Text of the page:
April 23, 2016 Souvik Ghosh

Why Should You Try ‘Local’ Cuisine?

Why Should You Try ‘Local’ Cuisine? In recent years, we have witnessed a social phenomenon around a hobby. “Traveling” is the new public obsession. That’s the word in the market. And social media, in its humble way, has already marked travelers to be the new “cool”. And as expected, in India, there has been a surge of travelers or even better put, ‘wanderlust’ – the urge to see new places. All this is extremely heartening and encouraging, as travelling is indeed an institution in its own – all forms of life’s education rolled into an experience that builds perspective. Traveling, without a doubt, is a great hobby (and, where applicable, profession).

I try to travel a bit too. Not as profusely or as adventurously as I would like, or some do regularly, but I still do travel. 5-6 new places in a year is what I try to achieve. And during those visits, I made a few observations regarding the food habits of travelers, and it left the Foodie in me a little heartbroken. What else could I have felt, when I heard a Bengali couple looking for Dal Bhaat in Kerala, or when I saw my own parents ordered Rotis and Bhindi Fry in Shillong? Well, for me, traveling is a wholesome experience not an exercise to tick the places, and “food” is very much a part of it.

Well, in my little way, I would like to encourage more travelers to sample local food at the place you are traveling to. People like to eat simple on a daily basis, around the world you know. If you put a little effort, hygiene won’t be an issue. However, I know it is not so easy to convince without structure, hence I enumerate a few reasons below on “Why should travelers try out local cuisine?”

  1. KNOWLEDGE and AWARENESS: The people make a place. And they are where you will learn the most about where you’re at. Is there a more authentic way to know about the place, to learn about the life and to open yourself up to the possibilities of a new culture? And is there a better spot to cook up a conversation than a local joint? I think not. I have met wonderful people in a Khasi joint in Shillong, a fish fry shack in Lakshadweep and a small by-the-road household-plus-eatery in Goa. And the list goes on. These encounters have left me richer and more aware of where I am, and definitely more open to the local culture. Yes, there may be barriers of language and trust, but hey, ‘food’ is a language that people from anywhere can bond over. Think about it.

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  1. CONSERVATION: Where has all human knowledge followed from? Were we born with the information? No. It was conserved for centuries and we, today, are reaping the benefit and doing analyses to build up on that knowledge which will benefit our future. Now apply this to the micro-system of a local economy. Travelers look for North Indian food, for Dosa, for Dahi Vada in Manali, as a result demand increases, restaurants open. On the other hand, the demand for local food decreases. Add to it the ever increasing commodity costs and the low income of locals at any tourist destination, and you will see how this cycle is slowly killing off local food. No demand, no restaurants. We do cry for lost recipes of grandmothers, but are we doing enough to conserve?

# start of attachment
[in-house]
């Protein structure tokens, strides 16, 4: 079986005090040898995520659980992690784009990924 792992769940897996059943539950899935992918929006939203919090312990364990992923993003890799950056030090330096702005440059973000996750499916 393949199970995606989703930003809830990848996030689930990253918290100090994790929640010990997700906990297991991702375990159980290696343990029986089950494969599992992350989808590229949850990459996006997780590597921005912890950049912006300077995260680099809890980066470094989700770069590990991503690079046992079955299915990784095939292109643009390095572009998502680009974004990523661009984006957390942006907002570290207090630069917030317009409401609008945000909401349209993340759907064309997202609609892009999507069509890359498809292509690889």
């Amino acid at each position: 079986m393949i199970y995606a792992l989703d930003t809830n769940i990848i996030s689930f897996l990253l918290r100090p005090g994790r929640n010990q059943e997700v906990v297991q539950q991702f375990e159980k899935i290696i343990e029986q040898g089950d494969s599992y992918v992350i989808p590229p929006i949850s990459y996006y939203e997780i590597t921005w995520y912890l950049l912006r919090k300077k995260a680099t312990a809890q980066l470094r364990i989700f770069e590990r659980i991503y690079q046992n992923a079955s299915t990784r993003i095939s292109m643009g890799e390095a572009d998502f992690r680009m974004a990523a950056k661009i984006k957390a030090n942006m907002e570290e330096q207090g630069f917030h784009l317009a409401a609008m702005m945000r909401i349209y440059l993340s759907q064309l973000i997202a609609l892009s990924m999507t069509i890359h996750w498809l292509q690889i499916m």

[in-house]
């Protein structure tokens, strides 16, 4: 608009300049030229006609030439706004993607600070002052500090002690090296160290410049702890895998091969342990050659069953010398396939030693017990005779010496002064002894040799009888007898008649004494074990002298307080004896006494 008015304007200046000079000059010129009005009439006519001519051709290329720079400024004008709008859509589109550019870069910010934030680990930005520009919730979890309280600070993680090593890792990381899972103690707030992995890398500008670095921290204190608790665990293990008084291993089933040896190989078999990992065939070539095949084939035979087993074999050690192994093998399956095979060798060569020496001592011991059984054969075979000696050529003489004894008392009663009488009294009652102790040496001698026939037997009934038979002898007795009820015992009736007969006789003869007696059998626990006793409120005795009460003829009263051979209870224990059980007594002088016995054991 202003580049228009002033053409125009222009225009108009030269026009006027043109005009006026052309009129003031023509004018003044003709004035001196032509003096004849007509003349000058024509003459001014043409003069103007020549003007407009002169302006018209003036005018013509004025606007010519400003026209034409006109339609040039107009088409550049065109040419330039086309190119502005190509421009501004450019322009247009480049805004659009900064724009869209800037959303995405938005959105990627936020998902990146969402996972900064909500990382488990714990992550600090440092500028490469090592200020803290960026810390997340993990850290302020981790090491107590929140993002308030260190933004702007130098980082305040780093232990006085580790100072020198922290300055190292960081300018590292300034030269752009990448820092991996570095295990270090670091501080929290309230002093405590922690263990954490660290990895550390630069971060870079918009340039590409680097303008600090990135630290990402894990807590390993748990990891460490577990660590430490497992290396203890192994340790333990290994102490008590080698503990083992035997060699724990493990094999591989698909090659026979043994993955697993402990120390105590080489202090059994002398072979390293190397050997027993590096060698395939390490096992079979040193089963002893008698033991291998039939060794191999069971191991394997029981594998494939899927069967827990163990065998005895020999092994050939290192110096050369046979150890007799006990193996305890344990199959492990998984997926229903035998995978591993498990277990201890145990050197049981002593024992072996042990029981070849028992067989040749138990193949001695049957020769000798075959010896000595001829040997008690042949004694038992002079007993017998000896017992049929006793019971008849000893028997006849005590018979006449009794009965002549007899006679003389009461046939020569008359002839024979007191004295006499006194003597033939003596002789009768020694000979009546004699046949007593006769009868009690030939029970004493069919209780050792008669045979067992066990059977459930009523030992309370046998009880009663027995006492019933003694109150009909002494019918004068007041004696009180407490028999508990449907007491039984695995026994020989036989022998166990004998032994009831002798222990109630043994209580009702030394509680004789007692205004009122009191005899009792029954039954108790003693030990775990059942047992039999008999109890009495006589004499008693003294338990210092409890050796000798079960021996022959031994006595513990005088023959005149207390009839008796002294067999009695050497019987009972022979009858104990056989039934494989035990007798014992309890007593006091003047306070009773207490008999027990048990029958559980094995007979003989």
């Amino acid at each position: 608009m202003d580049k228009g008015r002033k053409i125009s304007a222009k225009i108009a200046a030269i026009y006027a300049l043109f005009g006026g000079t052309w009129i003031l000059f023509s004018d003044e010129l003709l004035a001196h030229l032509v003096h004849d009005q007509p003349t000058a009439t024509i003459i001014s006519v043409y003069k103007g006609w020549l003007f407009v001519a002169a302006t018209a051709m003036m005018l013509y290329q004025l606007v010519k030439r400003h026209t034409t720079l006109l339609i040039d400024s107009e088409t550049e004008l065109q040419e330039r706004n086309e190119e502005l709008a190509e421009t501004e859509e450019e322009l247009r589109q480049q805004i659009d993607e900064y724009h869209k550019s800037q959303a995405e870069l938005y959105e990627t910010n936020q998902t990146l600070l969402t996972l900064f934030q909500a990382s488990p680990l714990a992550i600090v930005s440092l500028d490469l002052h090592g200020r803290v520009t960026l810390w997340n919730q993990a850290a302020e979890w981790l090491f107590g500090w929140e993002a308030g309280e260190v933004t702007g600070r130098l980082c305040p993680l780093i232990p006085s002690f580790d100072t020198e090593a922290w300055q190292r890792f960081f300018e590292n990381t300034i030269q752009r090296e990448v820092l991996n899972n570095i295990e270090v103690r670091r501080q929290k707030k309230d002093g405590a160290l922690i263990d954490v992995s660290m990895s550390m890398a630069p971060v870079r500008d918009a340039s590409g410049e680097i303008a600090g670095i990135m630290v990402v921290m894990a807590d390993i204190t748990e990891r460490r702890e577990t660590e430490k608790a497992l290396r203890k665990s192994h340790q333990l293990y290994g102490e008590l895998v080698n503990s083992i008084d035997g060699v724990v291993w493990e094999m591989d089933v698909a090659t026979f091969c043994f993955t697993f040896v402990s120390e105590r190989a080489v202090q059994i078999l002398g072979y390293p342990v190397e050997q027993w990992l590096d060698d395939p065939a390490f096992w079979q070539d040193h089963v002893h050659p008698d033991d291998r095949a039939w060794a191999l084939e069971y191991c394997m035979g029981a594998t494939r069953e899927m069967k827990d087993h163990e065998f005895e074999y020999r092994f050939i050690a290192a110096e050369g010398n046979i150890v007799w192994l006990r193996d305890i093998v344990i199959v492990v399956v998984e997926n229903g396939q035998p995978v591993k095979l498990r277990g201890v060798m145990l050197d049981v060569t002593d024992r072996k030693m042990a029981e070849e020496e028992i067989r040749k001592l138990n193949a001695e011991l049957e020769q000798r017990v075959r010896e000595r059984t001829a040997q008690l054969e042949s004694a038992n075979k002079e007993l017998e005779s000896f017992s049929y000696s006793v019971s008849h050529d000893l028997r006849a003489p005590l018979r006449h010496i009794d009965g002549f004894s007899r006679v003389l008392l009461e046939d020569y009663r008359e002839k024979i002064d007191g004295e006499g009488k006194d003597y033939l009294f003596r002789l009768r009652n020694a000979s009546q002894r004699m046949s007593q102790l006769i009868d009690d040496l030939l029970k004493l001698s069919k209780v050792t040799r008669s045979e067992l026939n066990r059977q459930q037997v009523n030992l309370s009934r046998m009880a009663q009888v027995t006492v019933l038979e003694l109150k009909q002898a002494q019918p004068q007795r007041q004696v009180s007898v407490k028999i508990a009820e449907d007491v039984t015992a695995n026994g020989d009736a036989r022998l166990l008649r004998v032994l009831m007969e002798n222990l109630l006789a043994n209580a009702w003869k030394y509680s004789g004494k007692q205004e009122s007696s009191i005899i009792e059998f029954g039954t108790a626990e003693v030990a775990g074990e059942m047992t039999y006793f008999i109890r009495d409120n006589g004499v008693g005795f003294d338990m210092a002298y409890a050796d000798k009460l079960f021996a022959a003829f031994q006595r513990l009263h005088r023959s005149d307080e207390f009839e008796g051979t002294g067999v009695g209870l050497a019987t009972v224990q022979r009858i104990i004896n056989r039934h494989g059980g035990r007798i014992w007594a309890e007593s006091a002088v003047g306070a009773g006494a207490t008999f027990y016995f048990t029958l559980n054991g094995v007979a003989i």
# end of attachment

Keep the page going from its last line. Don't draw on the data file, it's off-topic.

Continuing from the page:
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  1. The EXPERIENCE: It is something else, I tell you. Eating Yakhni cooked by a local in Leh, polishing off Beef Fry and Parotta in a Kerala shack by the road, trying the Pork Sorpotel in a Goan outskirt, snacking on Pork Fry in a Meghalaya village, enjoying Bisibele Baath at the Madras tiffin room, a Sheermalin Lucknow – each of these is a unique experience. As they say, when in Rome, do as the Romans. What they forget to add is that the experience is incredible. There is hardly a loss from your end, a little adaptability and looking outside the comfort zone is all that is required. And believe me, they love to cook for tourists, they do.

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  1. 4. A little GIVING BACK (and it works both ways): Ever spared a thought on what tourism has brought to the local economy? Yes it has created jobs, given exposure, organized money but hasn’t it also disrupted systems, brought pollution and influences that always threaten their horizon? Yes, it has. Now how to turn this into a mutual system? By ensuring we, in our humble matter, do our bit for their overall growth (and this not only applies to food, but to local products as well). Buy local artistry, buy local wine and eat local food. This way, we do out tiny bit for them, we bring them business, we create a demand and eventually the demand will support more local establishments and hopefully a few more children will be able to complete their schooling. We are a part of the social chain, and it is but a legitimate price to pay in return of the thrill that travel destinations provide. And most of the times, local food is also easier on the pockets, so you know, it won’t really hurt you.

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That brings me to the conclusion of this piece. I do not know if I have been able to convince you, since food is made from flavors, and flavors cannot be turned into words; but what I have attempted is to mention why you should take the first step, to tell you that taking the first step and trying some local food will only make your trip more complete. After that, I trust the food to do the rest.

 

Bon voyage!!

When Fantasy Turns Real, climbing Mount Everest
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